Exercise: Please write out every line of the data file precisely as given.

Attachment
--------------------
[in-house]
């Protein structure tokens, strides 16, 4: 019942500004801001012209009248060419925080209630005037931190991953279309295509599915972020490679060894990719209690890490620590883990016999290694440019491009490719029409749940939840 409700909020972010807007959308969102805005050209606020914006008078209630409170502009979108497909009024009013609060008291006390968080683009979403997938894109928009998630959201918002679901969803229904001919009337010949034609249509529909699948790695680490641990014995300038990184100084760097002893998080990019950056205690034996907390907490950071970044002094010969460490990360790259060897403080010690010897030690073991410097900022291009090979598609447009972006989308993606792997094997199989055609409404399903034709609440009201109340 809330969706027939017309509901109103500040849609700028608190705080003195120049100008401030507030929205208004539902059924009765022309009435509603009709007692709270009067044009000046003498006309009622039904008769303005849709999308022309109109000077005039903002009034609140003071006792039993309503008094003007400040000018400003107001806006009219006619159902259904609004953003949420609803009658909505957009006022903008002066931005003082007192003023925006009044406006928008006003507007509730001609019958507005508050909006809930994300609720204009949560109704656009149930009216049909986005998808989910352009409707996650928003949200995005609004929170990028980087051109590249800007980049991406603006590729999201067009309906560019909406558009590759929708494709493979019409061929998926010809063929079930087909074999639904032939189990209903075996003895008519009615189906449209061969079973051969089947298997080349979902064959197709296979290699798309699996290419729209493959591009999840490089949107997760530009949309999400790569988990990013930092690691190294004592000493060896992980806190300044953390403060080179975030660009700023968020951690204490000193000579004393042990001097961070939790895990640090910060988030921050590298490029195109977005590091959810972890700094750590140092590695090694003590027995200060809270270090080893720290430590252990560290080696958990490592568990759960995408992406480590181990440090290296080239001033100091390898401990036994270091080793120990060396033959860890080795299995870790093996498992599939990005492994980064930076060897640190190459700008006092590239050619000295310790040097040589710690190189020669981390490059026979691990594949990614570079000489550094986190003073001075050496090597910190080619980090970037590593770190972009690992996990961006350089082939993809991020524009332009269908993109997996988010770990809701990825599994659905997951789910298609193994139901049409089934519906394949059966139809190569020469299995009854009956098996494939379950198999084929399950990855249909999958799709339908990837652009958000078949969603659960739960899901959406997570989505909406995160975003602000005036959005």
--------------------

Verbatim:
[in-house]
């Protein structure tokens, strides 16, 4: 019942500004801001012209009248060419925080209630005037931190991953279309295509599915972020490679060894990719209690890490620590883990016999290694440019491009490719029409749940939840 409700909020972010807007959308969102805005050209606020914006008078209630409170502009979108497909009024009013609060008291006390968080683009979403997938894109928009998630959201918002679901969803229904001919009337010949034609249509529909699948790695680490641990014995300038990184100084760097002893998080990019950056205690034996907390907490950071970044002094010969460490990360790259060897403080010690010897030690073991410097900022291009090979598609447009972006989308993606792997094997199989055609409404399903034709609440009201109340 809330969706027939017309509901109103500040849609700028608190705080003195120049100008401030507030929205208004539902059924009765022309009435509603009709007692709270009067044009000046003498006309009622039904008769303005849709999308022309109109000077005039903002009034609140003071006792039993309503008094003007400040000018400003107001806006009219006619159902259904609004953003949420609803009658909505957009006022903008002066931005003082007192003023925006009044406006928008006003507007509730001609019958507005508050909006809930994300609720204009949560109704656009149930009216049909986005998808989910352009409707996650928003949200995005609004929170990028980087051109590249800007980049991406603006590729999201067009309906560019909406558009590759929708494709493979019409061929998926010809063929079930087909074999639904032939189990209903075996003895008519009615189906449209061969079973051969089947298997080349979902064959197709296979290699798309699996290419729209493959591009999840490089949107997760530009949309999400790569988990990013930092690691190294004592000493060896992980806190300044953390403060080179975030660009700023968020951690204490000193000579004393042990001097961070939790895990640090910060988030921050590298490029195109977005590091959810972890700094750590140092590695090694003590027995200060809270270090080893720290430590252990560290080696958990490592568990759960995408992406480590181990440090290296080239001033100091390898401990036994270091080793120990060396033959860890080795299995870790093996498992599939990005492994980064930076060897640190190459700008006092590239050619000295310790040097040589710690190189020669981390490059026979691990594949990614570079000489550094986190003073001075050496090597910190080619980090970037590593770190972009690992996990961006350089082939993809991020524009332009269908993109997996988010770990809701990825599994659905997951789910298609193994139901049409089934519906394949059966139809190569020469299995009854009956098996494939379950198999084929399950990855249909999958799709339908990837652009958000078949969603659960739960899901959406997570989505909406995160975003602000005036959005």